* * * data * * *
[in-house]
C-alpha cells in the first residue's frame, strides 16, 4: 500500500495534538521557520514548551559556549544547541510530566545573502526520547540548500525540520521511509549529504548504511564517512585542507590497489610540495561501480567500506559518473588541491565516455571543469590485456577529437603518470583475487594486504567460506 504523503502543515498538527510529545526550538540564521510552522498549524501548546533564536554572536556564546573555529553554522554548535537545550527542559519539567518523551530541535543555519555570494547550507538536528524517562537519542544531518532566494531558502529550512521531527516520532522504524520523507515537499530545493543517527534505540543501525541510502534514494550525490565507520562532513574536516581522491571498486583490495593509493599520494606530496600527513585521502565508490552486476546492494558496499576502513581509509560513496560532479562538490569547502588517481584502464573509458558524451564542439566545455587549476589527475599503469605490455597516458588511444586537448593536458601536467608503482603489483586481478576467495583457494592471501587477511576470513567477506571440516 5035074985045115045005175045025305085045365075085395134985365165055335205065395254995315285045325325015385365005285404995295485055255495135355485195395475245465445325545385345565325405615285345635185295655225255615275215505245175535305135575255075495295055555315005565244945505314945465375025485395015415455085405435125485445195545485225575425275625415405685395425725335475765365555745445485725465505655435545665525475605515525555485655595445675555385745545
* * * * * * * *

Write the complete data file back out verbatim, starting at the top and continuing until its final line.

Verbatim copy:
[in-house]
C-alpha cells in the first residue's frame, strides 16, 4: 500500500495534538521557520514548551559556549544547541510530566545573502526520547540548500525540520521511509549529504548504511564517512585542507590497489610540495561501480567500506559518473588541491565516455571543469590485456577529437603518470583475487594486504567460506 504523503502543515498538527510529545526550538540564521510552522498549524501548546533564536554572536556564546573555529553554522554548535537545550527542559519539567518523551530541535543555519555570494547550507538536528524517562537519542544531518532566494531558502529550512521531527516520532522504524520523507515537499530545493543517527534505540543501525541510502534514494550525490565507520562532513574536516581522491571498486583490495593509493599520494606530496600527513585521502565508490552486476546492494558496499576502513581509509560513496560532479562538490569547502588517481584502464573509458558524451564542439566545455587549476589527475599503469605490455597516458588511444586537448593536458601536467608503482603489483586481478576467495583457494592471501587477511576470513567477506571440516 5035074985045115045005175045025305085045365075085395134985365165055335205065395254995315285045325325015385365005285404995295485055255495135355485195395475245465445325545385345565325405615285345635185295655225255615275215505245175535305135575255075495295055555315005565244945505314945465375025485395015415455085405435125485445195545485225575425275625415405685395425725335475765365555745445485725465505655435545665525475605515525555485655595445675555385745545